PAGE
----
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Home » Blog » Press Release » Holidaymakers risk invalidating their Travel Insurance as they shop around for cheap cover

Holidaymakers risk invalidating their Travel Insurance as they shop around for cheap cover

Written by: Letitia Smith | Travel Insurance Expert
Last updated: 23 April 2024 | Created: 12 March 2024

Almost three in 10 British holidaymakers (29%) could be invalidating their Travel Insurance cover this year by being economical with the truth when buying their policy. And this issue is most prevalent among the very people that need good medical cover the most, according to our newest research.

Nationally, 35% of people with pre-existing medical conditions said they would consider concealing information to get cheaper travel cover – a rise among this group from 31% a year ago, and a higher figure than both the national average (29%) and for the over 50s age group (10%).

We polled 2,223 adults to discover if the rising cost of living had impacted behaviour when trying to reduce costs for planned holidays. The new data reveals that, for people with medical conditions, there has been a significant rise in the percentage of people that have started 2024 shopping around for travel cover (doubling in a year from 24% to 48%) – but with this shopping around has come a far greater focus on headline price.

Compared to a year ago, there has been a sharp fall in the percentage of people with medical conditions that prioritise their safety when organising an overseas holiday (down from 37% to 22%) – while the focus on price now stands at 49%.

As a consequence of this focus on saving money, people with medical conditions were asked what they would cut corners on this year to get a cheaper Travel Insurance policy:

  • 13% said they would be economical with the truth on how long they planned to travel for;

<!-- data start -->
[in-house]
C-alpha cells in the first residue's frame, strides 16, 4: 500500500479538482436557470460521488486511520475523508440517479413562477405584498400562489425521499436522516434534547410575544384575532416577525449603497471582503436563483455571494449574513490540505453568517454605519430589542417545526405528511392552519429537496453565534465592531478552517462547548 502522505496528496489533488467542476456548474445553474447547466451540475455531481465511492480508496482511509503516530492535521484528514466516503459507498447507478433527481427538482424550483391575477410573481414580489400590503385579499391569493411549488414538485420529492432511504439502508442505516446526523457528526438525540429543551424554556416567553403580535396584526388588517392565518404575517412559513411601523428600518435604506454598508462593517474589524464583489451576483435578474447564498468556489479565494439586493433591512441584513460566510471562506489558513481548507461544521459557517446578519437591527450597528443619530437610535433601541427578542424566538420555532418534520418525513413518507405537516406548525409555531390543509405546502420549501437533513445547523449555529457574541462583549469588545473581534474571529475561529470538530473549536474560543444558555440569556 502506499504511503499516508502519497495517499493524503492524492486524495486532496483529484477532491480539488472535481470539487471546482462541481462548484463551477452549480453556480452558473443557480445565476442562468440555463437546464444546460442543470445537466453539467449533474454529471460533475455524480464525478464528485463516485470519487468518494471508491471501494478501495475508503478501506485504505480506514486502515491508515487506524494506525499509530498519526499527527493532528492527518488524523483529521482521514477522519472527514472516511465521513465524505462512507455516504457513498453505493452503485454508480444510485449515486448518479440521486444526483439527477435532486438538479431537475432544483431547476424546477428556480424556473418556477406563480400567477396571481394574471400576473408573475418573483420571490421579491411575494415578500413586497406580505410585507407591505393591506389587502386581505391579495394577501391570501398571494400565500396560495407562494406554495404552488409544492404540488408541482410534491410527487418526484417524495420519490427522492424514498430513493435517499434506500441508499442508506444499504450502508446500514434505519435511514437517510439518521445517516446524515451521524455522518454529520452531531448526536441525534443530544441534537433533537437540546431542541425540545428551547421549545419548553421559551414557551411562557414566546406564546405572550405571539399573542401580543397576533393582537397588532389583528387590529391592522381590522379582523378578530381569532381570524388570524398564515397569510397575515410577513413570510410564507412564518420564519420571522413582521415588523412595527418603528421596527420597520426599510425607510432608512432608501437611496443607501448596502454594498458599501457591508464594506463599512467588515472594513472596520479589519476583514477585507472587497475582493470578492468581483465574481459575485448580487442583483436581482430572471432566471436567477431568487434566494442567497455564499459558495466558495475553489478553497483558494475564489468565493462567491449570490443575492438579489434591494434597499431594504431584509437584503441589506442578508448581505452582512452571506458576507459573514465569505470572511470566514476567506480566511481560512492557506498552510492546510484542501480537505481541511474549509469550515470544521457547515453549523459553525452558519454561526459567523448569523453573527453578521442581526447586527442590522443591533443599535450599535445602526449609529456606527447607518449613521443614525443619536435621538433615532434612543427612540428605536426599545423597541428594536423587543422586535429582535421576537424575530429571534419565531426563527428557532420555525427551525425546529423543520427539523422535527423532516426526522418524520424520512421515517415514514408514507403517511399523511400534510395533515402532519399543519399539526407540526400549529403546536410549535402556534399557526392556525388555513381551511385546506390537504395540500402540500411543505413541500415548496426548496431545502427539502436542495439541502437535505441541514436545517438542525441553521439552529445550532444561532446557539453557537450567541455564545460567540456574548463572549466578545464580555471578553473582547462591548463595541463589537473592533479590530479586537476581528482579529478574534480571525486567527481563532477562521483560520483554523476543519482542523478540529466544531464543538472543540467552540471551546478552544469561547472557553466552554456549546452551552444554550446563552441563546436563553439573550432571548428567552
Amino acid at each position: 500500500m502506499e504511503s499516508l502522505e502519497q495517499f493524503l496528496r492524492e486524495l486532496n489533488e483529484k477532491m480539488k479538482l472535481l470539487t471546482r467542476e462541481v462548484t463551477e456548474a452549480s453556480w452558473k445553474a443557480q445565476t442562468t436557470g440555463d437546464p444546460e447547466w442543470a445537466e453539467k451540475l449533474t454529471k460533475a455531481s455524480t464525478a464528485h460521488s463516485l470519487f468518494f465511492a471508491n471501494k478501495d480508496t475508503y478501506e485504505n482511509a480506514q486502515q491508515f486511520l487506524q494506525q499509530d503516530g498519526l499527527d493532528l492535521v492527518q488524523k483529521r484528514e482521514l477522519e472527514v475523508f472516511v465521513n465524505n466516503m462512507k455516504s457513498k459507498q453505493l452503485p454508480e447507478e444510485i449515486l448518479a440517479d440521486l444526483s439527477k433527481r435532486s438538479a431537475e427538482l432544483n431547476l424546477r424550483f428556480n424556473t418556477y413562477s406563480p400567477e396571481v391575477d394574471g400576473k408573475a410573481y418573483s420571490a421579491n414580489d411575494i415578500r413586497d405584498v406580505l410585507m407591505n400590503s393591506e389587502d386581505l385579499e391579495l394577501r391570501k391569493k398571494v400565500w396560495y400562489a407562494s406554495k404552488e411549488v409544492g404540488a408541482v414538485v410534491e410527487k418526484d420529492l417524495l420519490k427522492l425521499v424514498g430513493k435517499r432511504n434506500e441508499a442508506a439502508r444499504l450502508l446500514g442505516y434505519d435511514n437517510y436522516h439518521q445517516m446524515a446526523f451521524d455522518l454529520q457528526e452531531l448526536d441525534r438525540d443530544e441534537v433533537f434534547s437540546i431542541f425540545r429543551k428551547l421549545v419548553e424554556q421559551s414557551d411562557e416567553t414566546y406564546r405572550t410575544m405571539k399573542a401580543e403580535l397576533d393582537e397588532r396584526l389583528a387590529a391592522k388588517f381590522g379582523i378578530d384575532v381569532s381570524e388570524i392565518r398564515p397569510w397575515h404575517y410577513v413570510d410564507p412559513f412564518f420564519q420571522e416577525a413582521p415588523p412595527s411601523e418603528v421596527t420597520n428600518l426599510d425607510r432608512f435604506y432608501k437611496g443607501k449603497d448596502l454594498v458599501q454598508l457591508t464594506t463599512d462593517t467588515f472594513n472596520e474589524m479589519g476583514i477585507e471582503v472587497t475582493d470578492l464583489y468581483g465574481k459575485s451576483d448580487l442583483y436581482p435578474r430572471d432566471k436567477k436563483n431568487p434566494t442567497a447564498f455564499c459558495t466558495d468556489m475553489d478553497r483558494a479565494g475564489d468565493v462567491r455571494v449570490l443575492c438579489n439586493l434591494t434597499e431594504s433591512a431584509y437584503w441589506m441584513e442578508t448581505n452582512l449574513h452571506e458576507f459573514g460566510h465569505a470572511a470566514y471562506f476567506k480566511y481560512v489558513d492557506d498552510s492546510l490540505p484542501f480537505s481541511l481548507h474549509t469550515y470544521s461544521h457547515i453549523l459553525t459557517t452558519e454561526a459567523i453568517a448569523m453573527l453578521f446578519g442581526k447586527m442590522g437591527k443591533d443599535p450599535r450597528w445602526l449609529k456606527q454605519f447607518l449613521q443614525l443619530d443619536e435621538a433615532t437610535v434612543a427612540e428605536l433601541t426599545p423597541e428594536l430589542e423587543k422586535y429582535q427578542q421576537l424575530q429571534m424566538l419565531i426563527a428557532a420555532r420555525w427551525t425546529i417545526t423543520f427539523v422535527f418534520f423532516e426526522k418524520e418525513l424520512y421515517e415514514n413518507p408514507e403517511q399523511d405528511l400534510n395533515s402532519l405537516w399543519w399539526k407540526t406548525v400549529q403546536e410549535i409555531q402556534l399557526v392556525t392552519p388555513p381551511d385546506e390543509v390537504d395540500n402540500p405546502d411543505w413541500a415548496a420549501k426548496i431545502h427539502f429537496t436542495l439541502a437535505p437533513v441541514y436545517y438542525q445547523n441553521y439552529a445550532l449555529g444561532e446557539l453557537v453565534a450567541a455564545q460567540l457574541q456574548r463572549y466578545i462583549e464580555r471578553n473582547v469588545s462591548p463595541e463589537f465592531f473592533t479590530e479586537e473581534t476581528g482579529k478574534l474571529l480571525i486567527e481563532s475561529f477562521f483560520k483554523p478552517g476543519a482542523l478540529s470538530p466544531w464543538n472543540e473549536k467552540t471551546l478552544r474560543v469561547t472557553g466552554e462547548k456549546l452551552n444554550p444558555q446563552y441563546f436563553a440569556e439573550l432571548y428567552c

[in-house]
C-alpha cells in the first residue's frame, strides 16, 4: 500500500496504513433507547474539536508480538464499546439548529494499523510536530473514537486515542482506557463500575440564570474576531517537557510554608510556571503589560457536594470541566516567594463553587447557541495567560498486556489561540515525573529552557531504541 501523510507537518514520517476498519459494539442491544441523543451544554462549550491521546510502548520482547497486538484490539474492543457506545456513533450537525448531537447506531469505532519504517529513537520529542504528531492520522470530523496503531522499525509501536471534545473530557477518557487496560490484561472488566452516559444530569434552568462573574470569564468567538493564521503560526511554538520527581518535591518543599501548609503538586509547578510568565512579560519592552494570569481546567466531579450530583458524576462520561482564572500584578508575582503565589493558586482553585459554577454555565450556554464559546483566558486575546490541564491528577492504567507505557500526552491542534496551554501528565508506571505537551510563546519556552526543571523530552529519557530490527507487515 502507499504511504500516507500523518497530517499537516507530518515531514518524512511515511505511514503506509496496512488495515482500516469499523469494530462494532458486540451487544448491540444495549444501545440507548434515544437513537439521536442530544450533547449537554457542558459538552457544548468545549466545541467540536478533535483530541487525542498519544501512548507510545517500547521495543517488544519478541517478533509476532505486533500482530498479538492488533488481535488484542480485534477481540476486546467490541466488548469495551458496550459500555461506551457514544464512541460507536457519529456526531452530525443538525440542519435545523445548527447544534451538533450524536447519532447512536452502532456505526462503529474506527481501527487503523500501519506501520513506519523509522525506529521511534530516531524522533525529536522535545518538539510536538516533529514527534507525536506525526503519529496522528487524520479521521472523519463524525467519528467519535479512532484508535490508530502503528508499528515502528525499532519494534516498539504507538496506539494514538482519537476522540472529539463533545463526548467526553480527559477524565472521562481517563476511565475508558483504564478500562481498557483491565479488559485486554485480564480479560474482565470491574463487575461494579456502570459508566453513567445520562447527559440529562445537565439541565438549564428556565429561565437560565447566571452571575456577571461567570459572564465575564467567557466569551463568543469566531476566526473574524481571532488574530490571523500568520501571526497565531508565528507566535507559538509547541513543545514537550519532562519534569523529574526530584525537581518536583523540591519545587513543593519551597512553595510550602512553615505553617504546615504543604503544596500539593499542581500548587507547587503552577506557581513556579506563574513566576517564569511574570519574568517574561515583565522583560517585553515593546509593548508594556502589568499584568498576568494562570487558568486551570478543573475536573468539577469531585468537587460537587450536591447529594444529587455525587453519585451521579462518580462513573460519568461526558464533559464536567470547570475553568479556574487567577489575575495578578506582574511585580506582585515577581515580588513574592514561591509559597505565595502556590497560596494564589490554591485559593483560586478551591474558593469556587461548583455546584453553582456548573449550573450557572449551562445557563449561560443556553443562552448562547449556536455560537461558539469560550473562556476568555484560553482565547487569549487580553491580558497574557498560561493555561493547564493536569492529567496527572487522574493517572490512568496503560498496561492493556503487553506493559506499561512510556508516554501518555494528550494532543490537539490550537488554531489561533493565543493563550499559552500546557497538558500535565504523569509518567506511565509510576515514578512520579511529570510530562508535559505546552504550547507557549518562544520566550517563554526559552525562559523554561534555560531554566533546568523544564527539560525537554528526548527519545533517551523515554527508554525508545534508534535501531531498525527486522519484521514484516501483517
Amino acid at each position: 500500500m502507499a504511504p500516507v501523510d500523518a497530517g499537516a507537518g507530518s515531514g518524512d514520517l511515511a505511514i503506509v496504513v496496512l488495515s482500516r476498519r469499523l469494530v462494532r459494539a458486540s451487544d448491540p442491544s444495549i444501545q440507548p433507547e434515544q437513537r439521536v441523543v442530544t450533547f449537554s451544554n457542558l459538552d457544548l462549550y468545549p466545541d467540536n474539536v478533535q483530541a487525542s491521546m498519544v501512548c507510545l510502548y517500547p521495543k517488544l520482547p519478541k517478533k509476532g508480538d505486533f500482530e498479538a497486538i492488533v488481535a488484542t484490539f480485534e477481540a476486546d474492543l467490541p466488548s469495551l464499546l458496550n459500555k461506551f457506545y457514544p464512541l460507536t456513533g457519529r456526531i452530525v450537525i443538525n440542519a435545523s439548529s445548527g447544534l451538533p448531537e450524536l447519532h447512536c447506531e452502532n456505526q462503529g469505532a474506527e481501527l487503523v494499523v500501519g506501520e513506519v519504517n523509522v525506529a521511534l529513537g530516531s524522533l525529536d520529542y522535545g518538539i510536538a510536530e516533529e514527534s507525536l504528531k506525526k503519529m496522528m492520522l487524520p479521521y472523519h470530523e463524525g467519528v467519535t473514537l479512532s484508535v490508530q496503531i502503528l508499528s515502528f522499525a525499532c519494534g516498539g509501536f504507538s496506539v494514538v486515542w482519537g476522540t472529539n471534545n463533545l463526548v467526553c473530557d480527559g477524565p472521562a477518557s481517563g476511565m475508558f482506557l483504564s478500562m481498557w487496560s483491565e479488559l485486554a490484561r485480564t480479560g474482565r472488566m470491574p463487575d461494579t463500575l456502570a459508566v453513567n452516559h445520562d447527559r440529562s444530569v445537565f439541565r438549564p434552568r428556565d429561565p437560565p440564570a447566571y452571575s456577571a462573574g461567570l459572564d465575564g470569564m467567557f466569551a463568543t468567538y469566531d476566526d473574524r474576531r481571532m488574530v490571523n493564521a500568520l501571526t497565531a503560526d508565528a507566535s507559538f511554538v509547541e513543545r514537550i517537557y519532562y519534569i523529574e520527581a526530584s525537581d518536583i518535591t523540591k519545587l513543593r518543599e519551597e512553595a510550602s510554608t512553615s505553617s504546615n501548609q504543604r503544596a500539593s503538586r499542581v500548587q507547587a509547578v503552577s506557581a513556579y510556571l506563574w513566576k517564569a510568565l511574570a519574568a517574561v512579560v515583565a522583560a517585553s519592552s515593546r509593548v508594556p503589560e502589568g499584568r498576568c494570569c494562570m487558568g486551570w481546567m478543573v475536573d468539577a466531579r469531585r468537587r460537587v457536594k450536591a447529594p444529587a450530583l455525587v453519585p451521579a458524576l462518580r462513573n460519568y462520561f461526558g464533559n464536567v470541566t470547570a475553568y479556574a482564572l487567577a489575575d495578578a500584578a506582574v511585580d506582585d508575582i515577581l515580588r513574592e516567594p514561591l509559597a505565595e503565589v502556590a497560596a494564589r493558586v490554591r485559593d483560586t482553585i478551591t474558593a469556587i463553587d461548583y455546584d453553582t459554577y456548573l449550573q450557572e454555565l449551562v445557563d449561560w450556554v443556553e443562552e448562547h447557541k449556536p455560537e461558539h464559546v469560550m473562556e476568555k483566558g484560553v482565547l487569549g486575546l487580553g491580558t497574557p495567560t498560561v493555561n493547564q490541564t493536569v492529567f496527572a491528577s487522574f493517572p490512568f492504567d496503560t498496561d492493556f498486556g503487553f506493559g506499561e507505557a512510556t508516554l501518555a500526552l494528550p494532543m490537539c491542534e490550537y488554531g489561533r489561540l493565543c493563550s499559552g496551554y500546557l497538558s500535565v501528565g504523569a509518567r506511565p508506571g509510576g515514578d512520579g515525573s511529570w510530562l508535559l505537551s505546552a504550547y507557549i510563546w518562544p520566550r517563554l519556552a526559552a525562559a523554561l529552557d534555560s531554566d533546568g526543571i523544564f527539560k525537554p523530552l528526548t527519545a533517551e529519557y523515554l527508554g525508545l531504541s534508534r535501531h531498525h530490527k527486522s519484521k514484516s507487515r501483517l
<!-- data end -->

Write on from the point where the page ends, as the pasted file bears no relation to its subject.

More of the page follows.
• 12% said they would under-value the belongings they would take on holiday;
  • 10% said they would not be honest about the reasons why they were travelling;
  • 7% said they would not declare all details of pre-existing medical conditions;
  • 4% said they would lie about their age.

The type of information that people with pre-existing medical conditions would not disclose when buying Travel Insurance included: details on surgery more than a year ago (16%), diabetes (11%), respiratory conditions (9%), high blood pressure (9%), history of strokes (7%), past cases of cancer (7%) and terminal illness (6%).

The emerging trend of people cutting corners to get a cheaper travel policy is of particular concern given many have ambitious plans for overseas adventures in 2024. Of those people with medical conditions planning a holiday, 11% want to visit North America, 11% want to go to East Asia or the Pacific and 10% are planning a trip to Australia and New Zealand.

Garry Nelson, Head of Corporate Affairs at AllClear comments: “At AllClear, we fully understand the cost-of-living pressures that have impacted holidaymakers in recent years, and the need to trim the cost of holidays abroad. That said, people need to think very carefully about where they make these cutbacks. With Travel Insurance, it is vital that people – and particularly those that have pre-existing medical conditions – declare ALL the medical conditions that fall within their Travel Insurance warranty, to be sure their cover offers them the fullest protection possible.”

“Our research also indicates that this category of traveller is more likely to be having a holiday early in the year – with 29% of people jetting off on holiday before June. Everyone wants cover for a good price, but if a policy is based on inaccurate medical information, it could be invalidated, making the hunt for cheap cover a complete false economy.

“Our priority at AllClear is to look after our customers on holiday and the value we deliver our customers is based on a commitment to providing the best quality product and best-in-class service for the fairest possible price.”

The online research was conducted for AllClear by Sago research in January 2023 among a representative sample for 2,233 adults.